Letters to the editor Feb. 25 | NevadaAppeal.com

Letters to the editor Feb. 25

Looking for new board

for Piper’s

Piper’s Opera House in Virginia City is a monument of the past. But it is now decaying. It needs care, some of which can be done with minimal expense, just with volunteers who care.

What Piper’s needs is a board that also cares about the Opera House, and has the time to help. There are a few board members that have Piper’s future in mind, but they are in the minority.

The front doors need repair to keep dust out and the heat in. This would not be a huge job and not very expensive and could be done by volunteers.

Many lights above the stage and balcony stage lights are burned out. The Web site is not being maintained. Grants could be obtained with proper preparation and submitted in a timely manner. Last year at least one grant for $138,000 was lost due to late submission. There is no reason for the board of directors to let that happen.

Piper’s needs new members to help elect a good board of directors at the annual meeting in May. Some of the board members were chosen by the board to fill vacancies, this was to be until the next annual meeting, but there has not been one since May 2008. The bylaws state there is to be an annual meeting every year in May.

Please consider joining and helping in the restoration of Piper’s Opera House.

Jan Parsons


A few ideas for saving Nevada some money

I am not convinced that the only (budget cut) options we have are narrow ones in the box leadership drew. We are taxpayers and voters. We have other valid ideas:

• A state lottery: The only reason that hasn’t happened yet is because of big gaming lobbyists.

• A 10-cents per gallon gasoline tax: Furloughs for 16,000 or a gasoline tax on 2.6 million-plus people in Nevada, which makes more sense?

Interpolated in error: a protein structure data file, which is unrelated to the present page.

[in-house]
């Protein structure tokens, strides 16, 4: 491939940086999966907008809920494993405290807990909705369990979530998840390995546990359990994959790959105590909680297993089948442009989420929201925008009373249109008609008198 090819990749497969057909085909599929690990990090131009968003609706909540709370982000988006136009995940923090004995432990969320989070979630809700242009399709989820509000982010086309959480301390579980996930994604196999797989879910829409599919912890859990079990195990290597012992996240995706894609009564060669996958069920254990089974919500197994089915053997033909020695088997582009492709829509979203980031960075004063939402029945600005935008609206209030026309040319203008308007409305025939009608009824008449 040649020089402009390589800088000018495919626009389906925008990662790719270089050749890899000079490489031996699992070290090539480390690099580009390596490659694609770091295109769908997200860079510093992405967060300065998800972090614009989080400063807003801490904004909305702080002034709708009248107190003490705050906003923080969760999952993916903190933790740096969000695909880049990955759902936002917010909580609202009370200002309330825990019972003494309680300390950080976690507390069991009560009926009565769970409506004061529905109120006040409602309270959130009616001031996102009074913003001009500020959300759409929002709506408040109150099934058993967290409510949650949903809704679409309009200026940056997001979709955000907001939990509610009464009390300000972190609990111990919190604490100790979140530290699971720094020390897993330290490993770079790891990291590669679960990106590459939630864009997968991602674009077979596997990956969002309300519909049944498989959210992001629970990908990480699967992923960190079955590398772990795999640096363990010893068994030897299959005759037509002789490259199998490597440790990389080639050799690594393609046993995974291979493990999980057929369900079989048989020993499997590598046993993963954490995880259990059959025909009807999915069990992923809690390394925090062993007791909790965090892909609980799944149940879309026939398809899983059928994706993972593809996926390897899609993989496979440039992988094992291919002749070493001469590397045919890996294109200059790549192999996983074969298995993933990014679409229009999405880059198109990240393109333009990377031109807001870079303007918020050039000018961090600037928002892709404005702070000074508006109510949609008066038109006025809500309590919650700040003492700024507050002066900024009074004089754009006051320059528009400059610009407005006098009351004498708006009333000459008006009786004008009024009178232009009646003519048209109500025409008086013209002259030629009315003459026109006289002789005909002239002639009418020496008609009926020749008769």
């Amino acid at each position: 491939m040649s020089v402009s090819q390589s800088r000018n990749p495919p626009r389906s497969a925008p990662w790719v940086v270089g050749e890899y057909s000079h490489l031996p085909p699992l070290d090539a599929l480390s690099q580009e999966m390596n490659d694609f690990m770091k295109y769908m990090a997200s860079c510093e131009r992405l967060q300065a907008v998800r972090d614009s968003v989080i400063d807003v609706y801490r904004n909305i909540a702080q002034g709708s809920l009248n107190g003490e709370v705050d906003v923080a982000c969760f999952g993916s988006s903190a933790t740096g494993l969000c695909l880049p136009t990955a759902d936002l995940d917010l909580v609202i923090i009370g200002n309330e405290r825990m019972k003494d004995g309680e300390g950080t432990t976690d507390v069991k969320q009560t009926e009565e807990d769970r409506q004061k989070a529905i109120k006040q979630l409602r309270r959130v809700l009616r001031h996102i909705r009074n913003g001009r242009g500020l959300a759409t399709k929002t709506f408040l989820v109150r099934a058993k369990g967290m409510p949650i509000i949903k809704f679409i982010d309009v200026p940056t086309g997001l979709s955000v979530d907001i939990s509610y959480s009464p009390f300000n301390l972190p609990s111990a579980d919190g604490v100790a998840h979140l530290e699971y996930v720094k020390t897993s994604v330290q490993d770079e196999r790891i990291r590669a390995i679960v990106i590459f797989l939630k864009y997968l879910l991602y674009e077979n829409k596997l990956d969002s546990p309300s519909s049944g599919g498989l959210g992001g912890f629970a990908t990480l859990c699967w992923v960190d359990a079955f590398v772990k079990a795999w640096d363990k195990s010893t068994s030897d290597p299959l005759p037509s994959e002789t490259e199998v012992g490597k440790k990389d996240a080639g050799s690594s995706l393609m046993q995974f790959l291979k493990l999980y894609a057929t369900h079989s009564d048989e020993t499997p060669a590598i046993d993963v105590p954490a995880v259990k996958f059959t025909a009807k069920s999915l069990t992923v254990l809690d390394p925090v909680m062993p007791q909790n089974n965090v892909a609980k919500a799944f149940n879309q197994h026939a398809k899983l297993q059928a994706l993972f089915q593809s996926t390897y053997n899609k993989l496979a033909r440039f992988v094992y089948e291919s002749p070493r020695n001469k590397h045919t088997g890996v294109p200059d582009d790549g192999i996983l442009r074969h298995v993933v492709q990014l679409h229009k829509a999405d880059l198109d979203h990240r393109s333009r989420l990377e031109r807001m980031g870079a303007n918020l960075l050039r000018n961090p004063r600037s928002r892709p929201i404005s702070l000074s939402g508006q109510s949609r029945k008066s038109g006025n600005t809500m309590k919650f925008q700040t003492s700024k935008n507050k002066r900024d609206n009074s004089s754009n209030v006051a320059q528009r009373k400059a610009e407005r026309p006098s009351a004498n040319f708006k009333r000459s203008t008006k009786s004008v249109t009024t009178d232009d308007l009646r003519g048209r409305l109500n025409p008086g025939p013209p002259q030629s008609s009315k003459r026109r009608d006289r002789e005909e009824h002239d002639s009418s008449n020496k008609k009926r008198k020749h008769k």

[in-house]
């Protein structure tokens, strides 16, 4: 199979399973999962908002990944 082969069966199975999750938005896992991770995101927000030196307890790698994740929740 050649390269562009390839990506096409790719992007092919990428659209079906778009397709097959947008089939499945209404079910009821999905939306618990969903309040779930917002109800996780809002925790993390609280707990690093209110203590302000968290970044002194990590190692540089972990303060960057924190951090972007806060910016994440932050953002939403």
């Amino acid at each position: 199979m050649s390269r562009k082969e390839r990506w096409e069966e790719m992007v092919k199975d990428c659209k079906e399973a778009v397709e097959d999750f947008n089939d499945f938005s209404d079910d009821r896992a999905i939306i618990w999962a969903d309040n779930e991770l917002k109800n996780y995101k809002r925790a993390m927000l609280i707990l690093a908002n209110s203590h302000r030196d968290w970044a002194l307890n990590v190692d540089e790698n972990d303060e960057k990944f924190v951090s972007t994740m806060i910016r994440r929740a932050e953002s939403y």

• A prostitution tax: Legislators do not wish to legitimize prostitution. They have business licenses and operate legally in their counties – they are already legitimate. Tax them.

• Contract employees: Contract workers hired from staffing agencies for three times the wages of a full-time state employee? Hire qualified full-time workers for the jobs that pay within job specifications.

Lost are our cost-of-living and merit increases. Insurance costs have risen, and we’ve taken furlough days.

The survey questions were offensive and not pertinent to saving state revenue within employee’s payroll. We have valid ideas which are not within a survey asking questions regarding age, sex and salary range.

April Patterson


Here’s an idea: Let’s microchip U.S. citizens

After reading the commentary of Pat Hickey Feb. 18, I was pondering the possible solutions. We have to bite the bullet on an important issue – identification of each citizen in the U.S. I’m suggesting our Legislature, along with federal regulation, and eventually the world, enact laws to mandate all citizens to enhance computerized identification, i.e. add a (computer) chip into everyone’s neck as we do animals.

Other intermediate steps could be a tattoo or an identification with biometrics that must be carried. The advantages would first be realized in the health care business where the question of emergency care availability would not be as costly if no insurance coverage was available, especially an illegal immigrant. Also, less chance of overdosing or allergic reactions to medications could be controlled by the physicians.

It may see extreme at first glance, but the ever-spiraling deficit needs a fix. There is a way to a solution if we persevere.

Dean Borges

Carson City

Don’t throw city’s money down black hole

I think that the Monorail Loop project is a splendid idea. A high-speed monorail connecting the bustling business centers in the area is just what we need. With stations at Stewart Center, Kmart, Arrowhead Drive Manufacturing Center, Mound House state adult recreational area, the Ormsby House and the V&T Roundhouse it’s sure to attract…

That last part shocked me back to reality. What a stupid idea, slightly more so than this downtown black hole that some are screaming for. Unlike real black holes where nothing escapes, the money pumped into this project will empty out the bottom where someone will have their wallets wide open to collect it.

You can’t look on any point of the compass in Carson without seeing empty buildings, some that have never been rented. This town and this state are hemorrhaging red ink.

“If you build it they will come” works only in flush times and movie corn fields. It’s California-think: Long on theory, very short on real world facts. And the taxpayers get monorailed in the end. In hard times, you cut back and save every penny. I applaud Smolenski’s show-me-the-numbers attitude.

Let’s face it, for the time being, Carson City is a cold brown egg, and no economic incubator is going to hatch it.

Aaron Highe

Carson City